In 2009, James Mathison quit hosting Australian Idol. Now he wants to legalise psychedelics.

There was a time in Australian free-to-air TV history where Australian Idol was the biggest show on the box.

The reality singing competition is responsible for the careers of Guy Sebastian, Paulini, Matt Corby and Jessica Mauboy, and it also birthed the careers of the two hosts – Andrew G and James Mathison – who kept the judges in check, comforted contestants and read out the names on the all-important elimination cards.

While Andrew G – who now goes by Osher Günsberg – is still a present force on our screens, hosting The Bachelor and The Masked Singer, his former co-host has chosen a different career path.

See the original sneak peek for The Project, which featured James Mathison and was originally called The 7PM Project. Post continues below.

Video by Channel 10

After hosting Australian Idol from 2003 to 2009, Mathison, 41, quit the television show.

From a brief stint in politics to his mission to legalise plant-based psychedelic medicine, this is exactly what the presenter and media personality has been doing since.

What did James Mathison do after Australian Idol?

Despite his job hosting one of the most successful reality shows of the 2000s, Mathison was ready to give it up in 2009. At the time, he explained to News Ltd that he wanted to take a break from being in the public eye.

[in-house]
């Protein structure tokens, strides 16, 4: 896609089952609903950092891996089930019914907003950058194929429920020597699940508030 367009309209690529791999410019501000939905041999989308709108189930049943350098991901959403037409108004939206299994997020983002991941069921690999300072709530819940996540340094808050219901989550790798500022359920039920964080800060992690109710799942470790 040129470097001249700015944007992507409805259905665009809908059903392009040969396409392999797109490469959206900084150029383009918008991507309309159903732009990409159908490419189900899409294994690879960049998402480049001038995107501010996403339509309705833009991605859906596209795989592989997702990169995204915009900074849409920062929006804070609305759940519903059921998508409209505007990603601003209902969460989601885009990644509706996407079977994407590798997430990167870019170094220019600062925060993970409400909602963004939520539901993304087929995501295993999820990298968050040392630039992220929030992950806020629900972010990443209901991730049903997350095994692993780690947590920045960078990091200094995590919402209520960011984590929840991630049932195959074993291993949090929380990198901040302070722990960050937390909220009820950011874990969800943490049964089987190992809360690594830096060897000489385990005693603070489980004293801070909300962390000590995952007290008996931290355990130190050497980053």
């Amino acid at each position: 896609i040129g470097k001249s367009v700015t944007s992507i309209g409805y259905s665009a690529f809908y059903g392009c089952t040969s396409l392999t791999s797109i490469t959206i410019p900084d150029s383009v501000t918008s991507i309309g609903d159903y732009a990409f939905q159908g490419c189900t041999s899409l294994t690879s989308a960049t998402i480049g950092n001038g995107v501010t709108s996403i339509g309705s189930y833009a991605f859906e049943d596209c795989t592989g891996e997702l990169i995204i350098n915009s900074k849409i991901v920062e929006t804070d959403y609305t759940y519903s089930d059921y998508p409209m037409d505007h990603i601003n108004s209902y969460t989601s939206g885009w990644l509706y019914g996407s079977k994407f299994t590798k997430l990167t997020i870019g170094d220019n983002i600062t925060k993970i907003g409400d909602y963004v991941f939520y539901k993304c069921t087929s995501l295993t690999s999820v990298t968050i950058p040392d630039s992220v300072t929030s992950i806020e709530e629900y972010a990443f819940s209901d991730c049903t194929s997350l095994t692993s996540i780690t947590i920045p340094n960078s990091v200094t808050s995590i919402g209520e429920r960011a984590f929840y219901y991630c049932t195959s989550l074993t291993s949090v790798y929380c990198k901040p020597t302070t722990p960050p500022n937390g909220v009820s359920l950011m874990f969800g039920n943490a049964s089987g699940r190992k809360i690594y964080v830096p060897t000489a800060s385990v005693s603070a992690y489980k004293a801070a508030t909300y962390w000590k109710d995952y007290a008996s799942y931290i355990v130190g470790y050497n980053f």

“There is a part of me who has a little bit struggled with being ‘that guy from that thing’ and taking a step back totally allows you to do what you want to do without that scrutiny,” he said.

“For six years (Australian) Idol has been my life.”

Never the less, he still remained in the entertainment industry and continued hosting Nova FM’s music program, Launchpad Up Late.

In 2009, he joined The 7PM Project (now known as just The Project) as one of their original panellists, before becoming a film critic for Weekend Sunrise in 2012, and co-hosting Channel 10’s now-defunct morning TV show, Wake Up! with Natarsha Belling and Natasha Exelby.

He was quite critical of Australian Idol after leaving the show.

Looking back at his time on the show, Mathison has been critical of its ethics. Speaking to Rachel Corbett on the podcast You’ve Gotta Start Somewhere, he said that not all winners were equally supported.

“The two things that always stuck in my claw and I was never able to sit comfortably with was what happened to the kids afterwards,” he said.

“They’d get record deals but the ones that weren’t clearly going to make money were quickly like, ‘See ya, bye.’”

James Mathison 2020
Mathison and Günsberg with former Australian idol judges, Marcia Hines and Mark Holden. Image: Getty.

Then there was the issue of certain cringe-worthy auditionees, which Mathison said were "set up" and "made to look the fool”.

“I was never really comfortable with those early audition rounds on Australian Idol where kids would come in who didn’t know how terrible they were,” he said.

“Producers knew how terrible they were, put them in front of the judges knowing that they were going to get mocked and ridiculed by the judges and then by people at home.”

“[They] weren’t in on it,” he added. “We would have producers who would be like, ‘This kid is going to be television gold!’ But you also knew that the next day after that show aired (that kid) would be humiliated and ridiculed and their life would be difficult for a little while after that.”